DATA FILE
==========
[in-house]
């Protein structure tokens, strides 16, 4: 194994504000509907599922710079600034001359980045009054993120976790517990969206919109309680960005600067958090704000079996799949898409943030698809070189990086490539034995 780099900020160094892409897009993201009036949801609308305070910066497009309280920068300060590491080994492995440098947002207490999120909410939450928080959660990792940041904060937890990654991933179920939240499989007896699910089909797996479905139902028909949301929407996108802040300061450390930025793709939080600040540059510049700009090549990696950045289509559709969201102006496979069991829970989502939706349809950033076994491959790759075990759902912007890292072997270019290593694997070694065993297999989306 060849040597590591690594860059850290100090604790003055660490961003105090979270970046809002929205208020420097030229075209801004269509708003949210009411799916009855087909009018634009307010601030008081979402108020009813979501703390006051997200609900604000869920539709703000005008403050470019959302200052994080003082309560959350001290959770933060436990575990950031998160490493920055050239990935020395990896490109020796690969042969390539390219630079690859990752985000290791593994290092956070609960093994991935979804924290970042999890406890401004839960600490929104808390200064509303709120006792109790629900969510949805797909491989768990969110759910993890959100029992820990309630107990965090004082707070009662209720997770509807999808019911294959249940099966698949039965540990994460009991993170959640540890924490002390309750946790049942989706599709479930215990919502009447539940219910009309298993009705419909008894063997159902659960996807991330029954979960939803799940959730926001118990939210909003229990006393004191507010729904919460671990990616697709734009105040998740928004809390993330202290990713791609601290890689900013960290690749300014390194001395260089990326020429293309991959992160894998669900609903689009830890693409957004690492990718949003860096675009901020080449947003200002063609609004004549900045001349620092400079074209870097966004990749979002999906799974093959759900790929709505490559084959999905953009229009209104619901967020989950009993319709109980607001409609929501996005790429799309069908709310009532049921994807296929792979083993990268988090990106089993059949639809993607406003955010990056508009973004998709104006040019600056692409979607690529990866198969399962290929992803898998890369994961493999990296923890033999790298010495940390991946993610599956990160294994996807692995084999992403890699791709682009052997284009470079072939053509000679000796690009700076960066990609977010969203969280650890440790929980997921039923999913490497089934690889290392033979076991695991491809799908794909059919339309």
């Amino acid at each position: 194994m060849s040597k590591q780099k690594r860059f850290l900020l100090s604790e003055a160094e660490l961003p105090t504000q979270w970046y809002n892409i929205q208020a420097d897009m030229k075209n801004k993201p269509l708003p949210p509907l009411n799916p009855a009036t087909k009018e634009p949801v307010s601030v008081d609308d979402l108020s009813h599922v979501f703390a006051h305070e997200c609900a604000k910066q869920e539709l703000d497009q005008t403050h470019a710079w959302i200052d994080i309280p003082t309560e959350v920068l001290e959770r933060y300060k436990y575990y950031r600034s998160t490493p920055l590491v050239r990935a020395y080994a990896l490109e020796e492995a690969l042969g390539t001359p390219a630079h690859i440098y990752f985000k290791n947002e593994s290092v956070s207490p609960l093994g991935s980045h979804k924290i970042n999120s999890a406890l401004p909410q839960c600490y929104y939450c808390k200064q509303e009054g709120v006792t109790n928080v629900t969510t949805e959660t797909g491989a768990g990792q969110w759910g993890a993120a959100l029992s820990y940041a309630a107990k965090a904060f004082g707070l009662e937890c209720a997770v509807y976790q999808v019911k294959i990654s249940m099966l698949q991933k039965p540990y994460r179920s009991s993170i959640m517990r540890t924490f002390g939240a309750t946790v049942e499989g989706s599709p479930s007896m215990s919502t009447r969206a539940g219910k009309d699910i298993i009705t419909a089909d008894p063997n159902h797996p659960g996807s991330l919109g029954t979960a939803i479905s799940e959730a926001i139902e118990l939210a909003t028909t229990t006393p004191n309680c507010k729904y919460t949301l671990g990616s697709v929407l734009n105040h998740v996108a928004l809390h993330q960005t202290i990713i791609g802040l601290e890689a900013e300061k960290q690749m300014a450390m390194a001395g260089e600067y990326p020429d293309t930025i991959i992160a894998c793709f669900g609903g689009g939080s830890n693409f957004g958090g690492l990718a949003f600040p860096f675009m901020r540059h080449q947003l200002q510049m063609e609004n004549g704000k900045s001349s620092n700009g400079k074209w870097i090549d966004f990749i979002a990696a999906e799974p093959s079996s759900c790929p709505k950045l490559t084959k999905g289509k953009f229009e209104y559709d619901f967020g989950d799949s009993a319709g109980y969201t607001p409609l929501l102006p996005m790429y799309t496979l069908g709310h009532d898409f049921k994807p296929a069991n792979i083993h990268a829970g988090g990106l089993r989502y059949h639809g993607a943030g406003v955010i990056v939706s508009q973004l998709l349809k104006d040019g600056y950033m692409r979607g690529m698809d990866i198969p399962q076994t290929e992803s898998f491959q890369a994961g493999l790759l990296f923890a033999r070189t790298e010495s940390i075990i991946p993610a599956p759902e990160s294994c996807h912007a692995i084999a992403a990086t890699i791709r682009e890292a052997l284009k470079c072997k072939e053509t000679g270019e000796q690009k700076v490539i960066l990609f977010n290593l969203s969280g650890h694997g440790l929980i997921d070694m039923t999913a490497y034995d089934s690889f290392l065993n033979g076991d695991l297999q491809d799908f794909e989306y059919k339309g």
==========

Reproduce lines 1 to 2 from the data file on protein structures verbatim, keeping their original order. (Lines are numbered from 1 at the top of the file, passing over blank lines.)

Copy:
[in-house]
């Protein structure tokens, strides 16, 4: 194994504000509907599922710079600034001359980045009054993120976790517990969206919109309680960005600067958090704000079996799949898409943030698809070189990086490539034995 780099900020160094892409897009993201009036949801609308305070910066497009309280920068300060590491080994492995440098947002207490999120909410939450928080959660990792940041904060937890990654991933179920939240499989007896699910089909797996479905139902028909949301929407996108802040300061450390930025793709939080600040540059510049700009090549990696950045289509559709969201102006496979069991829970989502939706349809950033076994491959790759075990759902912007890292072997270019290593694997070694065993297999989306 060849040597590591690594860059850290100090604790003055660490961003105090979270970046809002929205208020420097030229075209801004269509708003949210009411799916009855087909009018634009307010601030008081979402108020009813979501703390006051997200609900604000869920539709703000005008403050470019959302200052994080003082309560959350001290959770933060436990575990950031998160490493920055050239990935020395990896490109020796690969042969390539390219630079690859990752985000290791593994290092956070609960093994991935979804924290970042999890406890401004839960600490929104808390200064509303709120006792109790629900969510949805797909491989768990969110759910993890959100029992820990309630107990965090004082707070009662209720997770509807999808019911294959249940099966698949039965540990994460009991993170959640540890924490002390309750946790049942989706599709479930215990919502009447539940219910009309298993009705419909008894063997159902659960996807991330029954979960939803799940959730926001118990939210909003229990006393004191507010729904919460671990990616697709734009105040998740928004809390993330202290990713791609601290890689900013960290690749300014390194001395260089990326020429293309991959992160894998669900609903689009830890693409957004690492990718949003860096675009901020080449947003200002063609609004004549900045001349620092400079074209870097966004990749979002999906799974093959759900790929709505490559084959999905953009229009209104619901967020989950009993319709109980607001409609929501996005790429799309069908709310009532049921994807296929792979083993990268988090990106089993059949639809993607406003955010990056508009973004998709104006040019600056692409979607690529990866198969399962290929992803898998890369994961493999990296923890033999790298010495940390991946993610599956990160294994996807692995084999992403890699791709682009052997284009470079072939053509000679000796690009700076960066990609977010969203969280650890440790929980997921039923999913490497089934690889290392033979076991695991491809799908794909059919339309």